1. Locks, locks, and more locks. Every apartment has multiple layers of locks between the street and your flat. You'll be faced with combination locks, keys of all shapes and sizes, some locks turn clockwise to open, some just the opposite. No matter how tired you are on arrival, make absolutely sure you know how they all work before your landlord, interpreter, or girlfriend leave you alone. Locking yourself out when it's -20 in a land where you don't speak much of the language isn't a great way to start your adventure!

2. Make sure you know how all appliances work, especially the hot water heater. The gas ones can be a bit tricky, they call them "calunkas". That's the sound they make as you light them. With any luck, you didn't burn your eyebrows off the first time you light one.

3. Check for landmarks when you leave the flat for the first time. Many of the buildings will appear identical, right down to the entrances. Don't expect helpful markings on the outside with your flat number. If the markings were ever there, they faded around the time of Brezhnev's death. Count how many entrances you are from the end of the building, and take a walk around the entire building your first day. Soon you will recognize your neighborhood babushki and know you're home, but it's all very confusing at first.

4. If you're in a highrise (not my preference), view elevators with caution. They usually work, but sometimes you might come to prefer the stairs.

Just a few ideas from my travels, whatever you do, enjoy the trip!
Wendell in Austin



Offline Albert

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« Reply #6 on: February 06, 2006, 06:39:59 PM »
For a sleep aid, Lunesta is a newer drug that is superior to Ambien.

Offline TwoBitBandit

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« Reply #7 on: February 06, 2006, 09:16:09 PM »
Here's my advice, for what it's worth.

Learn Russian.

I speak Russian well enough to have a conversation with anyone on just about any topic if they are patient enough.

I've gone all over Ukraine and Russia alone.  I buy my own train and airplane tickets.  I negotiate my own cab fares.  I can read the menus in restaurants.  I've *never* used an interpreter, even once.  I've negotiated my way out of lots of strange situations.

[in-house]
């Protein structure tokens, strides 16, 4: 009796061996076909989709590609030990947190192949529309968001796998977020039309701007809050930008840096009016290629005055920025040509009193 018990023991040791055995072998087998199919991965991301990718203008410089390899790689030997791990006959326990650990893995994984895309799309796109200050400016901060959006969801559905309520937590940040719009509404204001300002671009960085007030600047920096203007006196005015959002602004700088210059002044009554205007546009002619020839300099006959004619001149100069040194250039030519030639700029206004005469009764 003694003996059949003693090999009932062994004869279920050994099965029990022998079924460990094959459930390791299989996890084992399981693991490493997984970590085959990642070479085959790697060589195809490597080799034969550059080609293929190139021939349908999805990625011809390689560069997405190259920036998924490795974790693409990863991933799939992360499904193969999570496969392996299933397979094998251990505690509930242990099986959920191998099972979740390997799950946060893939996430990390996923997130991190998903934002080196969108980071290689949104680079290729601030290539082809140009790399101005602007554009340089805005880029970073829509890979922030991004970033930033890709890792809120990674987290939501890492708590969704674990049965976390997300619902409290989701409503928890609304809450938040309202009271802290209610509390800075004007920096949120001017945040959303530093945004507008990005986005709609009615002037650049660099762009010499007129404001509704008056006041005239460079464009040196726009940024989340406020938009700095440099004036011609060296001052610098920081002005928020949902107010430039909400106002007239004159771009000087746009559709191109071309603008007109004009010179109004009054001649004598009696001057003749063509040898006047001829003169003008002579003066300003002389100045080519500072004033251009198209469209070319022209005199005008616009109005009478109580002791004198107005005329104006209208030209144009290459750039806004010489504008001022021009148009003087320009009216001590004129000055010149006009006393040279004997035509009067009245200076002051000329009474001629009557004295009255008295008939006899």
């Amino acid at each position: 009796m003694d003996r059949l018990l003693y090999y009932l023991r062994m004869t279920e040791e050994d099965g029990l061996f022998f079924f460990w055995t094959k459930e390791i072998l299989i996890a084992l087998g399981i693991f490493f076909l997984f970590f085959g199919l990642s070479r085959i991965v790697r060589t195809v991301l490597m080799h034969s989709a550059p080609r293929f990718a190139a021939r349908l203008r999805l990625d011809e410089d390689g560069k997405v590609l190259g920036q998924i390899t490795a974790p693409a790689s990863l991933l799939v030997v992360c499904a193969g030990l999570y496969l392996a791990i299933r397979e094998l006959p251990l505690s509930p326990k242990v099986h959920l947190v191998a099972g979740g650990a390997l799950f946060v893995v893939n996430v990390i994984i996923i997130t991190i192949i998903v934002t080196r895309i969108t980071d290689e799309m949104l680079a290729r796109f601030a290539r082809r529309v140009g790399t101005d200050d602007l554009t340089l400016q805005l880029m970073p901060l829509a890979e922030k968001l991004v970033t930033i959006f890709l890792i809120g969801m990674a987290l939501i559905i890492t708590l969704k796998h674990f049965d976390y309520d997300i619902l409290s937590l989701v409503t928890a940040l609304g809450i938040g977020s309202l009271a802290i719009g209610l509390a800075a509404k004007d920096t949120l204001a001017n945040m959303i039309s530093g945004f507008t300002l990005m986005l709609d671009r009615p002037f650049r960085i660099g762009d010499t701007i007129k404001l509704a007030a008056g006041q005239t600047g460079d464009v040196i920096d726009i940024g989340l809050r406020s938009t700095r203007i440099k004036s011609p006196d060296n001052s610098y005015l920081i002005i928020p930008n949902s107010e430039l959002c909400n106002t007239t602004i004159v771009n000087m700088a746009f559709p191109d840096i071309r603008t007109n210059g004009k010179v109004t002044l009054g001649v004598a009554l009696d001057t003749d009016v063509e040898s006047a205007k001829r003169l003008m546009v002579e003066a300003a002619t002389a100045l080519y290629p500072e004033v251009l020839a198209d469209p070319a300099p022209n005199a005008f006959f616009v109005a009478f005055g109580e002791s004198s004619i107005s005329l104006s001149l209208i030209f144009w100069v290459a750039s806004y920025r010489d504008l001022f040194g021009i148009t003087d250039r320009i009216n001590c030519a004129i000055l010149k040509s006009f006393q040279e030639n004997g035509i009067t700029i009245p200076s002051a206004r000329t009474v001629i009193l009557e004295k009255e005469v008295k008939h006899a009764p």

95% of you will ignore me.

The other 5% and I know what the rest of you are missing out on.

Offline 525i

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« Reply #8 on: February 07, 2006, 10:25:39 AM »
If you have GPS, bring it with you and set waypoints at the hotel, at her place, etc. I did have it with me, but I did not need it. Well, if I ever go to the same places again, I will find the places on my own. I could check do I need a taxi or could I walk.

Offline al-c

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« Reply #9 on: February 07, 2006, 10:49:01 AM »
[user=266]525i[/user] wrote:
Quote
If you have GPS, bring it with you and set waypoints at the hotel, at her place, etc. I did have it with me, but I did not need it. Well, if I ever go to the same places again, I will find the places on my own. I could check do I need a taxi or could I walk.
Not a good idea.  There have been cases of Americans using GPS equpment in Russia arrested and charged with espionage.

 
Quote from: RussianGal
Here are my $0.02:

1) Bring power-converter adapter if you have some devices which need electricity. In FSU its 220V, 50Hz AC. Sockets require a continental or European plug with two round pins.

2) Try to get a map of the city you are going to and study it beforehand.

3) Find out if there are ATMs where you go to or if you need to bring cash instead.

4) Bring comfortable shoes because whether you want it or not you`ll be walking a lot!

Excellent advice, especially the power convertor.  Some hotels have 110 power but most do not.

Also if you have a laptop, get a 220 50 hz power pack for that and don't depend on the general use convertor.  The general use convertor cannot handle the load of the laptop and will burn out.  I know because I fried 2 of them last year in Novisibirsk trying to run my laptop.

As for the ATM, use the one in the hotel.  There have been cases of identity theft from ATM usage in town, run by unknown groups.

 
« Last Edit: February 07, 2006, 10:53:00 AM by al-c »

Offline ielocal

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« Reply #10 on: February 07, 2006, 11:11:45 AM »
Quote from: groovlstk
 1. Locks, locks, and more locks. Every apartment has multiple layers of locks between the street and your flat. You'll be faced with combination locks, keys of all shapes and sizes, some locks turn clockwise to open, some just the opposite. No matter how tired you are on arrival, make absolutely sure you know how they all work before your landlord, interpreter, or girlfriend leave you alone. Locking yourself out when it's -20 in a land where you don't speak much of the language isn't a great way to start your adventure!